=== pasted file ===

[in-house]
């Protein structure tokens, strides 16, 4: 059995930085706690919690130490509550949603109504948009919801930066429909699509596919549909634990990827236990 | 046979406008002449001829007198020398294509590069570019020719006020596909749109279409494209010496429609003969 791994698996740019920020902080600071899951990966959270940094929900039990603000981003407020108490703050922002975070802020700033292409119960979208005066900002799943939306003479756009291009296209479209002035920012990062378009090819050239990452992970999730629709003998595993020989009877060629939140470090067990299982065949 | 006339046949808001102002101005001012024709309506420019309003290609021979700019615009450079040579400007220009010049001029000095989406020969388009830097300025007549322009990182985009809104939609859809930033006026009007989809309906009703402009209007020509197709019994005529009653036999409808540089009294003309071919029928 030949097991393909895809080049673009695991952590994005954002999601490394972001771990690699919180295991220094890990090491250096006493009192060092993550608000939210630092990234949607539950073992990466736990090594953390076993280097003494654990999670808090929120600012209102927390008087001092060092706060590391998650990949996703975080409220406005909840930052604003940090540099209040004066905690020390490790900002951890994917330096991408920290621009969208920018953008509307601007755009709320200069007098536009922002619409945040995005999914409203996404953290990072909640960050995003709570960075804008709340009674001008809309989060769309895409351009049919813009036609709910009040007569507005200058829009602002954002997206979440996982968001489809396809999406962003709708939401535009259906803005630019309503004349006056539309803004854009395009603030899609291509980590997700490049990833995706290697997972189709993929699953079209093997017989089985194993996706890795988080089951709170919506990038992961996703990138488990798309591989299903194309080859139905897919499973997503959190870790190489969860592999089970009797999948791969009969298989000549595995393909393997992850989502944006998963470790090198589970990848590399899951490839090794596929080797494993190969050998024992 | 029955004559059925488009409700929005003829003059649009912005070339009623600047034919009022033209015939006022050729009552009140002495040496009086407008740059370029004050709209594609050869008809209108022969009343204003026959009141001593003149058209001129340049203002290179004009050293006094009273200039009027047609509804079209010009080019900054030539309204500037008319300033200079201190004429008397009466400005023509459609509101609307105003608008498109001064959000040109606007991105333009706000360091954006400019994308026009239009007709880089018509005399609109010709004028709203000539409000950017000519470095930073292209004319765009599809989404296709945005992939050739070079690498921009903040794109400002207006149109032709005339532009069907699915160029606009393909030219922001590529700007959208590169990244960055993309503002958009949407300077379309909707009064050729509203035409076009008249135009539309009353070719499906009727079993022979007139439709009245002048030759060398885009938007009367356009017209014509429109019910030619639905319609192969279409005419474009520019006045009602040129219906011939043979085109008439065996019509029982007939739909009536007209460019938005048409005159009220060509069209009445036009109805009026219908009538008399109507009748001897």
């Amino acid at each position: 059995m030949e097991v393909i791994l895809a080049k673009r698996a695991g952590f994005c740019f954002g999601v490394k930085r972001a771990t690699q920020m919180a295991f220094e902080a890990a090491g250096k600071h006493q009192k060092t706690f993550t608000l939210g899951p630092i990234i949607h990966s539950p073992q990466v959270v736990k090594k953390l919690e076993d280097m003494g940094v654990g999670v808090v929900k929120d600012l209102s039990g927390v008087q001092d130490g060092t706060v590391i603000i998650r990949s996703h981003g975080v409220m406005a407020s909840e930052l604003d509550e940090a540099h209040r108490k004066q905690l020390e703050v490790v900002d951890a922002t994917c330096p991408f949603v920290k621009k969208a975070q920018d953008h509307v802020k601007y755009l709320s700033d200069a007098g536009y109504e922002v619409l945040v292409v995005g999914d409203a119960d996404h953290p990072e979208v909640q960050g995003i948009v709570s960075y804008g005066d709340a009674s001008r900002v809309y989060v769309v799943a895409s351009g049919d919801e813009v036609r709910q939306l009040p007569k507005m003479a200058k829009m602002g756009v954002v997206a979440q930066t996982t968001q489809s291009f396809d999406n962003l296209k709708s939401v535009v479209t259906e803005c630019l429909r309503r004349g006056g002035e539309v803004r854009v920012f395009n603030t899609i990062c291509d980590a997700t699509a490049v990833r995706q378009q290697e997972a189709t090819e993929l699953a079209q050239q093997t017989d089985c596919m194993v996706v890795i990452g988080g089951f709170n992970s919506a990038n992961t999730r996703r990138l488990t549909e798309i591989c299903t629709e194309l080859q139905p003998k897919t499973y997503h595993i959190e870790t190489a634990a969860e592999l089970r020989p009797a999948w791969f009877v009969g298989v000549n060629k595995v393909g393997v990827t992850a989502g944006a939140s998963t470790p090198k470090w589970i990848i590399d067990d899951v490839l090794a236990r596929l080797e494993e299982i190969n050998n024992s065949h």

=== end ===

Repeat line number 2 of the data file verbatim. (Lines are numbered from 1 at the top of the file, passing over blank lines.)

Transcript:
């Protein structure tokens, strides 16, 4: 059995930085706690919690130490509550949603109504948009919801930066429909699509596919549909634990990827236990 | 046979406008002449001829007198020398294509590069570019020719006020596909749109279409494209010496429609003969 791994698996740019920020902080600071899951990966959270940094929900039990603000981003407020108490703050922002975070802020700033292409119960979208005066900002799943939306003479756009291009296209479209002035920012990062378009090819050239990452992970999730629709003998595993020989009877060629939140470090067990299982065949 | 006339046949808001102002101005001012024709309506420019309003290609021979700019615009450079040579400007220009010049001029000095989406020969388009830097300025007549322009990182985009809104939609859809930033006026009007989809309906009703402009209007020509197709019994005529009653036999409808540089009294003309071919029928 030949097991393909895809080049673009695991952590994005954002999601490394972001771990690699919180295991220094890990090491250096006493009192060092993550608000939210630092990234949607539950073992990466736990090594953390076993280097003494654990999670808090929120600012209102927390008087001092060092706060590391998650990949996703975080409220406005909840930052604003940090540099209040004066905690020390490790900002951890994917330096991408920290621009969208920018953008509307601007755009709320200069007098536009922002619409945040995005999914409203996404953290990072909640960050995003709570960075804008709340009674001008809309989060769309895409351009049919813009036609709910009040007569507005200058829009602002954002997206979440996982968001489809396809999406962003709708939401535009259906803005630019309503004349006056539309803004854009395009603030899609291509980590997700490049990833995706290697997972189709993929699953079209093997017989089985194993996706890795988080089951709170919506990038992961996703990138488990798309591989299903194309080859139905897919499973997503959190870790190489969860592999089970009797999948791969009969298989000549595995393909393997992850989502944006998963470790090198589970990848590399899951490839090794596929080797494993190969050998024992 | 029955004559059925488009409700929005003829003059649009912005070339009623600047034919009022033209015939006022050729009552009140002495040496009086407008740059370029004050709209594609050869008809209108022969009343204003026959009141001593003149058209001129340049203002290179004009050293006094009273200039009027047609509804079209010009080019900054030539309204500037008319300033200079201190004429008397009466400005023509459609509101609307105003608008498109001064959000040109606007991105333009706000360091954006400019994308026009239009007709880089018509005399609109010709004028709203000539409000950017000519470095930073292209004319765009599809989404296709945005992939050739070079690498921009903040794109400002207006149109032709005339532009069907699915160029606009393909030219922001590529700007959208590169990244960055993309503002958009949407300077379309909707009064050729509203035409076009008249135009539309009353070719499906009727079993022979007139439709009245002048030759060398885009938007009367356009017209014509429109019910030619639905319609192969279409005419474009520019006045009602040129219906011939043979085109008439065996019509029982007939739909009536007209460019938005048409005159009220060509069209009445036009109805009026219908009538008399109507009748001897």